The Ypsilon is based on a slightly stretched Fiat 500 platform. It’s steering feels dull and remote and the suspension is a tad firm for the UK’s scared and potholed roads, though – oddly – there’s an unexpected amount of body roll during cornering. That said, the tyres are narrow and some fun can be had when driving ‘enthusiastically’. As the TwinAir engine weighs little more than three mosquito’s, the front of the car is very light – creating an unexpected element of fun for those daring to find it.
The 0.9 TwinAir engine is noisy throughout the rev range and if the revs are allowed to drop too low, the noise is joined by excessive engine vibration. This, coupled with wind and road noise makes the car seem quite coarse and unrefined.
Behind The Wheel
The main instrument cluster is centrally-mounted with the gearlever on the dashboard, though the matrix displays are both low-res and low-rent. There’s a high driving position and the driver’s seat is height-adjustable. However, the driving position is awkward and it’s tricky to get comfortable because the steering wheel has no reach adjustment and the pedal area is cramped.
The dashboard has a logical layout – for left-hand-drive. The conversion to right-hand-drive ignored the location of the speedometer which, in RHD configuration, is situated opposite the front passenger. The rev counter and speedometer share the same radius in the cluster, so would it have been so difficult to swop the two around so the car’s speed is at least visible by the driver? Due to small rear view mirror, rear visibility is not good.
Space & Practicality
Space is quite good for the front two and has good knee room for what is quite a small car. The rear bench seat is church-pew firm and headroom is limited. The boot, while adequate, is smaller than those in many rivals, too.
The Black & Red is well-kitted out with 16in alloys, air-conditioning, stop/start, leather steering wheel and gear knob, trip computer, daytime running lights, 360o Hi-Fi by Bose and Fiat’s functional Blue&Me with USB and aux ports.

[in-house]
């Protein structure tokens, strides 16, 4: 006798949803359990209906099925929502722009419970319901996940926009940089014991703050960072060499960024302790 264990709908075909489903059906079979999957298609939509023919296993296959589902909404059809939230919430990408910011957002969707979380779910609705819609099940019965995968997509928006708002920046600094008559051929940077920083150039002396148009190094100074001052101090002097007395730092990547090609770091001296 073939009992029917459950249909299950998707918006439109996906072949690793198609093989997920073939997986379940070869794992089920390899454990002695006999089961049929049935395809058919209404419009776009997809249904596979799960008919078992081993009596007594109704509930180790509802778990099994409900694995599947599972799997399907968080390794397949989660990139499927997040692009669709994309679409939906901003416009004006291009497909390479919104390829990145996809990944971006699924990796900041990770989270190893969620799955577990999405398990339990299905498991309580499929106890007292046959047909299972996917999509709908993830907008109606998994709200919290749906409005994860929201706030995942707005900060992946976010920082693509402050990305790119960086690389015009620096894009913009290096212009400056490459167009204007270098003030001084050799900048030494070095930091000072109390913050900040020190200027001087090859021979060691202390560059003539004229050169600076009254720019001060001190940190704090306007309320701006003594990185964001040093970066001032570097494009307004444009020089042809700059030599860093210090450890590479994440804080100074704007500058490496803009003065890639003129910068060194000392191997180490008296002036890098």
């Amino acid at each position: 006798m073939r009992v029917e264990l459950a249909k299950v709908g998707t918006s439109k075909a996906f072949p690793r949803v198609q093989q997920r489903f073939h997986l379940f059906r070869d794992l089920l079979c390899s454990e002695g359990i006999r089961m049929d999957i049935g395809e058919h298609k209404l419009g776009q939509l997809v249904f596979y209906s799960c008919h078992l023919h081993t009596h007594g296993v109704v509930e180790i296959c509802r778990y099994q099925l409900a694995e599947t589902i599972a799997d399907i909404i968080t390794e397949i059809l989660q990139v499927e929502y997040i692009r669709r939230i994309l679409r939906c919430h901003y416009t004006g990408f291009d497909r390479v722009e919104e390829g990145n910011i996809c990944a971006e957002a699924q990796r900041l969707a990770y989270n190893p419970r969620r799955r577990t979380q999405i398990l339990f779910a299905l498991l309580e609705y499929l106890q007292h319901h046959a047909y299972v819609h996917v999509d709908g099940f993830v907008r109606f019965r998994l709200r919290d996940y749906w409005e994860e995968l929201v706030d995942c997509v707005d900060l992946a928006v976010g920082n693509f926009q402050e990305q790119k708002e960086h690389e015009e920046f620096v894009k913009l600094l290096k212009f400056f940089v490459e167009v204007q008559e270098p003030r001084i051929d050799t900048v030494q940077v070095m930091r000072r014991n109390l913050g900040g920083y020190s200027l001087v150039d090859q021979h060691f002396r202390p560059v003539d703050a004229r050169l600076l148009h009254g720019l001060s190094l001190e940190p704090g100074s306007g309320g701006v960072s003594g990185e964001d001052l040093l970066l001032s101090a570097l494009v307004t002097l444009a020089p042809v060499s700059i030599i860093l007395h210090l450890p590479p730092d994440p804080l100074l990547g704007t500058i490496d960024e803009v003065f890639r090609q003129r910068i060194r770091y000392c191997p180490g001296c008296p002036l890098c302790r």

☀ Fast Facts ☀
Chrysler Ypsilon 0.9 TwinAir Black & Red
Recommended retail price of model tested ☀ £13,950.
Ypsilon Black & Red price range ☀ £12,750 – £14,950.
Power and Torque ☀ 85bhp @ 5,500rpm / 145Nm @ 1,900rpm.
Towing capacity (braked) ☀ 750kg
Acceleration ☀ 0-62mph in 11.9 seconds.
Engine RPM at 70mph ☀ 3,280
Top speed ☀ 109mph.
Boot capacity ☀ 245 litres.
Fuel tank ☀ 40 litres (8.8 gallons).
Ave fuel economy (combined) ☀ Official 67.3mpg / Tested: 44.3mpg / 362 miles (66%)
Full tank range ☀ Official 592 miles, as tested 390 miles.
CO2 Emissions ☀ Class Euro V: 99g/km
Road tax ☀ Band ‘A’ – £0 per annum
BIK (benefit-in-kind) company car tax rate ☀ 11% current.
Euro NCAP rating ☀ No recent results.
Insurance group model tested ☀ 7E.
Warranty ☀ 3 years, 60,000 miles.
* Ford Fiesta * Chevrolet Aveo * Renault Clio *
If you’re seeking a compact, economical five-door with cute looks and good kit, the standard Chrysler Ypsilon TwinAir is a reasonable choice. But, while its funky colour scheme managed to turn a few heads during our test, the Black & Red variant is a case of style over substance. Its price tag of £13,950 is too overweight against better rivals and unfortunately, is not recommended.